Below is an example in C++, but the concept
should hold for any managed memory language.

Here's the C++ class we'll expose:

class MyClass {
  MyClass(int hide) : hidden(hide) { }
  int my_method() { return hidden * 2; }

  int hidden;

The steps are as follows:

1. Expose the constructor and destructors for your class.

In C++:
extern "C" {

EXPORT MyClass* _MyClass__constructor(int h) { return new MyClass(h); }
EXPORT void _MyClass__destructor(MyClass* m) { delete m; }
EXPORT int _MyClass__my_method(MyClass* m) { return m->my_method(); }

and in JavaScript:
const { instance } = await WebAssembly.instantiateStreaming(fetch("./demo.wasm"));
const {
} = instance.exports;

2. Implement a function that perpetually loops, clearing up any dead weak references

const managed = {};
async function memory_management_loop() {
  while (true) {
    const keys = Object.keys(managed);
    for (let key of keys) {
      const [weakref, deleter] = managed[key];
      if (!weakref.deref()) { // this object was garbage collected
        deleter(); // call the user provided deleter
        delete managed[key];
    // cleanup every 100ms, or replace with window.requestIdleCallback()
    await new Promise(resolve => setTimeout(resolve, 100));

2. (b) Expose the ability to add to that loop with a `manage` function

function manage(ptr, weakref, deleter) {
  managed[ptr] = [weakref, deleter];

3. Wrap your pointer in a JavaScript class and call `manage` on the object

class MyClass {
  constructor(h) {
    const data = _MyClass__constructor(h);

    // make sure the third argument does not reference `this`
    manage(data, new WeakRef(this), () => {
      _MyClass__destructor(data); // data is just a pointer :)

    this.data = data;
  my_method() {
    return _MyClass__my_method(this.data);

4. Done!

Now you can use your objects as fully garbage collected JavaScript objects.

for (let i = 0; i < 50; ++i) {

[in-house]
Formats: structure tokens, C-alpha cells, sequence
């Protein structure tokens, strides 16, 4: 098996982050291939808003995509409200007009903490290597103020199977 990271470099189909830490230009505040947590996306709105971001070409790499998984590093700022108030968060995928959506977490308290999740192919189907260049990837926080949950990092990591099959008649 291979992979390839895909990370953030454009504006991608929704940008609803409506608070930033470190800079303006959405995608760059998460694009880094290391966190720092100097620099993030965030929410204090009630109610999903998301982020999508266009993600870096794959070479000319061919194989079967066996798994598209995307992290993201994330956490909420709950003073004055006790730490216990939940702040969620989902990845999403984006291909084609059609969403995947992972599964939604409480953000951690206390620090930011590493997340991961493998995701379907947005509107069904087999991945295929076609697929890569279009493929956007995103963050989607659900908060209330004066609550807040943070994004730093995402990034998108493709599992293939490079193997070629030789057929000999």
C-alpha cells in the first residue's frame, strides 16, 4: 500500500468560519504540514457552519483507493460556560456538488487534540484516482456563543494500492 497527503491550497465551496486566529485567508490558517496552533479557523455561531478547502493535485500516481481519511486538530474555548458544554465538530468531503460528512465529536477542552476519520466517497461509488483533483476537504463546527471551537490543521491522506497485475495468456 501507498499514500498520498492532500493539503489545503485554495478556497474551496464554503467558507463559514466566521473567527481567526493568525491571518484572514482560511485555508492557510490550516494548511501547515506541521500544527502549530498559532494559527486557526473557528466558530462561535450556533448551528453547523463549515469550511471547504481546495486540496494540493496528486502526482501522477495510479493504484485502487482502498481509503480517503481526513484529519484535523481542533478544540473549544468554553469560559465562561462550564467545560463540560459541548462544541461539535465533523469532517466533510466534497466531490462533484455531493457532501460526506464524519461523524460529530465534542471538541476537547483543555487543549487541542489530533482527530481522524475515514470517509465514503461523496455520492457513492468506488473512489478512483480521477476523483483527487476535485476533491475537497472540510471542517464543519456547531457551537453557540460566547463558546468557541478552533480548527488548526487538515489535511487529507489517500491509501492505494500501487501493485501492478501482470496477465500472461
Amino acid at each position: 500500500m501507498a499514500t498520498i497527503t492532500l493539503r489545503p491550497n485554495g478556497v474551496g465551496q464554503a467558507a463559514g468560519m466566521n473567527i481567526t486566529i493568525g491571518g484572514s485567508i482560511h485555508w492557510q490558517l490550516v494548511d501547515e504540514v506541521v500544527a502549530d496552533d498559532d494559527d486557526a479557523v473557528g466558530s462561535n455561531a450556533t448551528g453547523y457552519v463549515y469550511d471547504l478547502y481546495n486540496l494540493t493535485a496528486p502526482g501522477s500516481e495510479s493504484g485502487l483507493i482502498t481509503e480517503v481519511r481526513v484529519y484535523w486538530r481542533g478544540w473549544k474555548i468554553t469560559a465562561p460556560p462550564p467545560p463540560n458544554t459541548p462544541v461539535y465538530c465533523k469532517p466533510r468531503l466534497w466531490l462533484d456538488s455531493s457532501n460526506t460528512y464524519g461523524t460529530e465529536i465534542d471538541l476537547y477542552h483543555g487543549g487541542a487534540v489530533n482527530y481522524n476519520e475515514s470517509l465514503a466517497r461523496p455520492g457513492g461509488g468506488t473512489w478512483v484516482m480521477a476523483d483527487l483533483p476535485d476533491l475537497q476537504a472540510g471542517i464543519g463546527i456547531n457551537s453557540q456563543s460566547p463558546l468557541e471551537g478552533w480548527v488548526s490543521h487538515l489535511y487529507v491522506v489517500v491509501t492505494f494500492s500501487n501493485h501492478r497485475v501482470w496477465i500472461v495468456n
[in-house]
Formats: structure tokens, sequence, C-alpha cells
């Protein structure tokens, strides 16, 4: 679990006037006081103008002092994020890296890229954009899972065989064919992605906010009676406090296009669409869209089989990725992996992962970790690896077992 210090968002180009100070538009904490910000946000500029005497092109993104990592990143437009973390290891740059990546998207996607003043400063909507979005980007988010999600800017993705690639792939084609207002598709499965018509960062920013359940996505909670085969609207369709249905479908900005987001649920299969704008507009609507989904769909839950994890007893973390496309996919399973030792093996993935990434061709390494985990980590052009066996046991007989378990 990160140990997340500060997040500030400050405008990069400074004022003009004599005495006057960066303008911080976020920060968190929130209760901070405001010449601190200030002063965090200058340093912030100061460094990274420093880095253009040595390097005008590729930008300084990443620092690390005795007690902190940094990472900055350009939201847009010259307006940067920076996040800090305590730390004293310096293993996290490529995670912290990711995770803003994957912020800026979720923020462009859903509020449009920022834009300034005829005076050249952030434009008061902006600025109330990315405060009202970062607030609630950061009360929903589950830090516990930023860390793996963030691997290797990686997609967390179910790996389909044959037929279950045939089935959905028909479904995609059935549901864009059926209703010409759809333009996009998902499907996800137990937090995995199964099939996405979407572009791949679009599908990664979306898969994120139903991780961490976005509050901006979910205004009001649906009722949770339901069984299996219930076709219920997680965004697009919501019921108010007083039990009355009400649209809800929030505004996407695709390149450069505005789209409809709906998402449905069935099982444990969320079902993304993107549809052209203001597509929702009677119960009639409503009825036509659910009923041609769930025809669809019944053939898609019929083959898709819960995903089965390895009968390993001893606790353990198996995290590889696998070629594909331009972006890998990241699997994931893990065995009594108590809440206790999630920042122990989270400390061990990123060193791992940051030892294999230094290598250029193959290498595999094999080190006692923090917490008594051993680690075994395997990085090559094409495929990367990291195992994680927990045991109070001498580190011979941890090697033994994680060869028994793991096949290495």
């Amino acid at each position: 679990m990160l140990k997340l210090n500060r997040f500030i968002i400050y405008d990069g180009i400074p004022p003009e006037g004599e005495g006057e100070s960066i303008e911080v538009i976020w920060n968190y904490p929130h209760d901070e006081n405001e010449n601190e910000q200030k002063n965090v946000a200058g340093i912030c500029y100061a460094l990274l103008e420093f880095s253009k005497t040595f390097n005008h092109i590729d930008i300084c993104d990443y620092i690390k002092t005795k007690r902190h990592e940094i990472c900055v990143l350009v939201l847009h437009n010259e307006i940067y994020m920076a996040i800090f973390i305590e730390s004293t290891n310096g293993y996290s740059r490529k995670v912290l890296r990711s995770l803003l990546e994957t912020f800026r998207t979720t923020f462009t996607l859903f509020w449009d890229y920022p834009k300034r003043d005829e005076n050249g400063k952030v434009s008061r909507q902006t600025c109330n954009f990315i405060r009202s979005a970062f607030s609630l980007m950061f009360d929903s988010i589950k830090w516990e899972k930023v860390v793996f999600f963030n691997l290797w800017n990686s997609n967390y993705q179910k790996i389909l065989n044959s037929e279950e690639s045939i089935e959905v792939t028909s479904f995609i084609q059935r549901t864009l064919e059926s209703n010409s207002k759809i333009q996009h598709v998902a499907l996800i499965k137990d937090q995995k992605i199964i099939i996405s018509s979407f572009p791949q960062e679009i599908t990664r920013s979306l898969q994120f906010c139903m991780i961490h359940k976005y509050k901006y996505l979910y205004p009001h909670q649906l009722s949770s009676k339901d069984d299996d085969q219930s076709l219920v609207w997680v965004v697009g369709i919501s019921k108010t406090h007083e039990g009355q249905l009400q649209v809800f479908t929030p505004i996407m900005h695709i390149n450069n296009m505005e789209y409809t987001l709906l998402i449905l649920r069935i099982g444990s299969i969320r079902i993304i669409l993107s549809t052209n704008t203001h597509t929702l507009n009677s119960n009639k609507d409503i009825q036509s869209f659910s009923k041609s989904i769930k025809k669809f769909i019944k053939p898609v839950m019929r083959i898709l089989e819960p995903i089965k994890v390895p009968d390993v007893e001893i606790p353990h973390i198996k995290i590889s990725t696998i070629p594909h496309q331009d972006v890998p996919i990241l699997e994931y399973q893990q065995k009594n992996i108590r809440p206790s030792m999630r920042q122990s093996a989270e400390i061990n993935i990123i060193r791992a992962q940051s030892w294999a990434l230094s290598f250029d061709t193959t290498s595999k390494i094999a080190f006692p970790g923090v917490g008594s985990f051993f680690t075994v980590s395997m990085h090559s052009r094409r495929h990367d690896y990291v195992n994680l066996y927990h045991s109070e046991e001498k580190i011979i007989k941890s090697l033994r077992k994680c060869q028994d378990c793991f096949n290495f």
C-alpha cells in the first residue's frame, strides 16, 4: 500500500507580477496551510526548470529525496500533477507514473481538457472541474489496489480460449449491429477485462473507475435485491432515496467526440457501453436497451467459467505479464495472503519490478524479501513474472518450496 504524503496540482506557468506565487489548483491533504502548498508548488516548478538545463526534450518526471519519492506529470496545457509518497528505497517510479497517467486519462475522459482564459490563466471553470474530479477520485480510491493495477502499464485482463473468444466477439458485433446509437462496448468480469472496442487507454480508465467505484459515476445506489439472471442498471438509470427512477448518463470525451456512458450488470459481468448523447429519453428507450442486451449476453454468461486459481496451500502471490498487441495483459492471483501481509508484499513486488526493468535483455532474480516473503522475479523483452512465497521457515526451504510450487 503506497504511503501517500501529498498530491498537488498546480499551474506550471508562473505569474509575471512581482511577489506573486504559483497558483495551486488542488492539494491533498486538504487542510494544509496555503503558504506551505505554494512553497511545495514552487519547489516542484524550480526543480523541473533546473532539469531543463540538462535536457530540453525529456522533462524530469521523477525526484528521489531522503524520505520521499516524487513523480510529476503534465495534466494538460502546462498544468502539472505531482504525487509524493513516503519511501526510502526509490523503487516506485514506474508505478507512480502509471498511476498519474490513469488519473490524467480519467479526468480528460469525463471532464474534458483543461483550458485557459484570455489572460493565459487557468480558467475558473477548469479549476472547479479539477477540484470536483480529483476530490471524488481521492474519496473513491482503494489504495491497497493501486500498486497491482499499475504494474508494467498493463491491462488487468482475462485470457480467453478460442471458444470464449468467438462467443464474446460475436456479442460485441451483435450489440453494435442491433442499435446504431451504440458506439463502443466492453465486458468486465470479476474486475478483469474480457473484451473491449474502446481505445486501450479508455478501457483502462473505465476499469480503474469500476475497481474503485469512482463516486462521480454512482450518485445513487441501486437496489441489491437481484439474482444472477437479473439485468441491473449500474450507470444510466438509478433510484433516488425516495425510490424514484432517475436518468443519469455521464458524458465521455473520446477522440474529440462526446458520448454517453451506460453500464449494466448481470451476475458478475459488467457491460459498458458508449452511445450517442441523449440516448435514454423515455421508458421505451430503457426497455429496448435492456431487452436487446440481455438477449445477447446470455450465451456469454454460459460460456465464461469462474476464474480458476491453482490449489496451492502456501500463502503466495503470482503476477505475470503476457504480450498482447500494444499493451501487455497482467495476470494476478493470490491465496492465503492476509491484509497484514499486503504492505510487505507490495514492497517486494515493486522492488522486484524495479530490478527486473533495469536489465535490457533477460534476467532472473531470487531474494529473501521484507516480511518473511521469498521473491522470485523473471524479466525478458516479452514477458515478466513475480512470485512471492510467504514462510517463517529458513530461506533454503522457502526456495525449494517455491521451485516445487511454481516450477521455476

const m = new MyClass(5 + i);
All 50 created `MyClass` objects go out of scope and will be cleaned up soon after the above code executes.

## Code Listing

If you'd like to see the whole code used (pure `clang`!),
please see this repo: https://github.com/bwasti/web_assembly_experiments/tree/main/memory_management

You'll want to run `make` and then `python3 -m http.server` or equivalent to open `demo.html`.

## Building on this

For one, this isn't exactly "production ready."
But, it'll let you hack around one of the
more annoying deficiencies WebAssembly/JavaScript interaction has today.

Second, nothing here actually implements garbage collection for WebAssembly.
We're just using the garbage collection mechanism in JavaScript
as a way to call WebAssembly destructors at the appropriate (or, at least, *valid*) time.

A more involved example would use something like C++'s shared pointers
to implement ref-counting based cleanup inside the compiled code.
One could also go a step further and actually run a background process
to periodically cleanup memory (called from JavaScript of course).

If we wanted to further integrate with JavaScript's garbage collection,
WebAssembly would need a way to hold strong references on JS objects.
This requires another layer of wrapping.
Luckily, exposing JavaScript calls to WebAssembly is a straight-forward

function tell_js_to_decref(ptr) {
  delete held_refs[ptr];

const { instance } = await WebAssembly.instantiateStreaming(fetch("./demo.wasm"), {
  env: {
    decref: ptr => tell_js_to_decref(ptr)

And now we've got `tell_js_to_decref()` in WebAssembly as `decref`.

### Thanks for reading :)

*If you'd like, you can follow me on Twitter here: [@bwasti](https://twitter.com/bwasti)*